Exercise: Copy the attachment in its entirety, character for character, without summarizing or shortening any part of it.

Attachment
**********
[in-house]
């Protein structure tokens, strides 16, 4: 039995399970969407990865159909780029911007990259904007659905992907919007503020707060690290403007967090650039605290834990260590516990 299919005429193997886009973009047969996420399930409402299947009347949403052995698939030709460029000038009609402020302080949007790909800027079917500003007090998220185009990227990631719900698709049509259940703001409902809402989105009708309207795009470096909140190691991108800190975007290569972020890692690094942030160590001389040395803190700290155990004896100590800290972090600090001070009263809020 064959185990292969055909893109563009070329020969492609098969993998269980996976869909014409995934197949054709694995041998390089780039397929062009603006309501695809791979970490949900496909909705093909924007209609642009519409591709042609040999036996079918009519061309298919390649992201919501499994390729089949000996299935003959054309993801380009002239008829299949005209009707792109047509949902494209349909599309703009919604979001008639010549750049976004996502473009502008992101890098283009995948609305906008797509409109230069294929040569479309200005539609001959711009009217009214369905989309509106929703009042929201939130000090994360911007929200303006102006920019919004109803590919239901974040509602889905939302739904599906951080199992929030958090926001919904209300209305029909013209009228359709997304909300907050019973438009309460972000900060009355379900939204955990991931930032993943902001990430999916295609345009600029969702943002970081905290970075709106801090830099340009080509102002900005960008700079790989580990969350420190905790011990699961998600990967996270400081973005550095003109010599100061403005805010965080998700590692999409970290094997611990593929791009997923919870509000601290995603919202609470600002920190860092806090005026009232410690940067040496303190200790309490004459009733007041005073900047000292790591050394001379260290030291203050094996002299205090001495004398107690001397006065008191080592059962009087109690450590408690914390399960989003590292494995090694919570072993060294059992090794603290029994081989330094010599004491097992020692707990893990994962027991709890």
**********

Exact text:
[in-house]
């Protein structure tokens, strides 16, 4: 039995399970969407990865159909780029911007990259904007659905992907919007503020707060690290403007967090650039605290834990260590516990 299919005429193997886009973009047969996420399930409402299947009347949403052995698939030709460029000038009609402020302080949007790909800027079917500003007090998220185009990227990631719900698709049509259940703001409902809402989105009708309207795009470096909140190691991108800190975007290569972020890692690094942030160590001389040395803190700290155990004896100590800290972090600090001070009263809020 064959185990292969055909893109563009070329020969492609098969993998269980996976869909014409995934197949054709694995041998390089780039397929062009603006309501695809791979970490949900496909909705093909924007209609642009519409591709042609040999036996079918009519061309298919390649992201919501499994390729089949000996299935003959054309993801380009002239008829299949005209009707792109047509949902494209349909599309703009919604979001008639010549750049976004996502473009502008992101890098283009995948609305906008797509409109230069294929040569479309200005539609001959711009009217009214369905989309509106929703009042929201939130000090994360911007929200303006102006920019919004109803590919239901974040509602889905939302739904599906951080199992929030958090926001919904209300209305029909013209009228359709997304909300907050019973438009309460972000900060009355379900939204955990991931930032993943902001990430999916295609345009600029969702943002970081905290970075709106801090830099340009080509102002900005960008700079790989580990969350420190905790011990699961998600990967996270400081973005550095003109010599100061403005805010965080998700590692999409970290094997611990593929791009997923919870509000601290995603919202609470600002920190860092806090005026009232410690940067040496303190200790309490004459009733007041005073900047000292790591050394001379260290030291203050094996002299205090001495004398107690001397006065008191080592059962009087109690450590408690914390399960989003590292494995090694919570072993060294059992090794603290029994081989330094010599004491097992020692707990893990994962027991709890």